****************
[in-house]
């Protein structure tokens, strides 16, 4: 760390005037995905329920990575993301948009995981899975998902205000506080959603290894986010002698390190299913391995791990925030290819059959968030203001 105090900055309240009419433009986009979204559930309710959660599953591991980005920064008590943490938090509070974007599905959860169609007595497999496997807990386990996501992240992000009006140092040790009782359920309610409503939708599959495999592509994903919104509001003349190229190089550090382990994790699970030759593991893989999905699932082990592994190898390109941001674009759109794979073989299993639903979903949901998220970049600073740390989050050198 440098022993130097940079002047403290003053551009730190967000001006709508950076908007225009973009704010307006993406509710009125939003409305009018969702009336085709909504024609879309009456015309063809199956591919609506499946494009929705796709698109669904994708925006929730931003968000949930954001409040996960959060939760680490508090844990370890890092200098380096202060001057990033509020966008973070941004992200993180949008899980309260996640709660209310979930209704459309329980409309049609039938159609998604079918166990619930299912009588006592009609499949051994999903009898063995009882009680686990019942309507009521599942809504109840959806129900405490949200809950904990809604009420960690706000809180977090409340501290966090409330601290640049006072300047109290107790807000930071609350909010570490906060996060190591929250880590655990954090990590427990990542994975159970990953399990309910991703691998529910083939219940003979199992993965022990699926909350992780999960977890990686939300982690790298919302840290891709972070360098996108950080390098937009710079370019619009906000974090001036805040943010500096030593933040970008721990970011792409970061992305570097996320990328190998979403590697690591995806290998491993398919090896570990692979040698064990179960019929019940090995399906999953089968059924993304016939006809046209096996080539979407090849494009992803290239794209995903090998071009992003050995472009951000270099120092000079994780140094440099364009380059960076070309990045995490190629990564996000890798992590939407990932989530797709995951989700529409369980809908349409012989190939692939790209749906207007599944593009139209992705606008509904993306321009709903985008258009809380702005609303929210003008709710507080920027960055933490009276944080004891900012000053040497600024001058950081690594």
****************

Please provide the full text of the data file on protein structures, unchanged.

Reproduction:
[in-house]
């Protein structure tokens, strides 16, 4: 760390005037995905329920990575993301948009995981899975998902205000506080959603290894986010002698390190299913391995791990925030290819059959968030203001 105090900055309240009419433009986009979204559930309710959660599953591991980005920064008590943490938090509070974007599905959860169609007595497999496997807990386990996501992240992000009006140092040790009782359920309610409503939708599959495999592509994903919104509001003349190229190089550090382990994790699970030759593991893989999905699932082990592994190898390109941001674009759109794979073989299993639903979903949901998220970049600073740390989050050198 440098022993130097940079002047403290003053551009730190967000001006709508950076908007225009973009704010307006993406509710009125939003409305009018969702009336085709909504024609879309009456015309063809199956591919609506499946494009929705796709698109669904994708925006929730931003968000949930954001409040996960959060939760680490508090844990370890890092200098380096202060001057990033509020966008973070941004992200993180949008899980309260996640709660209310979930209704459309329980409309049609039938159609998604079918166990619930299912009588006592009609499949051994999903009898063995009882009680686990019942309507009521599942809504109840959806129900405490949200809950904990809604009420960690706000809180977090409340501290966090409330601290640049006072300047109290107790807000930071609350909010570490906060996060190591929250880590655990954090990590427990990542994975159970990953399990309910991703691998529910083939219940003979199992993965022990699926909350992780999960977890990686939300982690790298919302840290891709972070360098996108950080390098937009710079370019619009906000974090001036805040943010500096030593933040970008721990970011792409970061992305570097996320990328190998979403590697690591995806290998491993398919090896570990692979040698064990179960019929019940090995399906999953089968059924993304016939006809046209096996080539979407090849494009992803290239794209995903090998071009992003050995472009951000270099120092000079994780140094440099364009380059960076070309990045995490190629990564996000890798992590939407990932989530797709995951989700529409369980809908349409012989190939692939790209749906207007599944593009139209992705606008509904993306321009709903985008258009809380702005609303929210003008709710507080920027960055933490009276944080004891900012000053040497600024001058950081690594």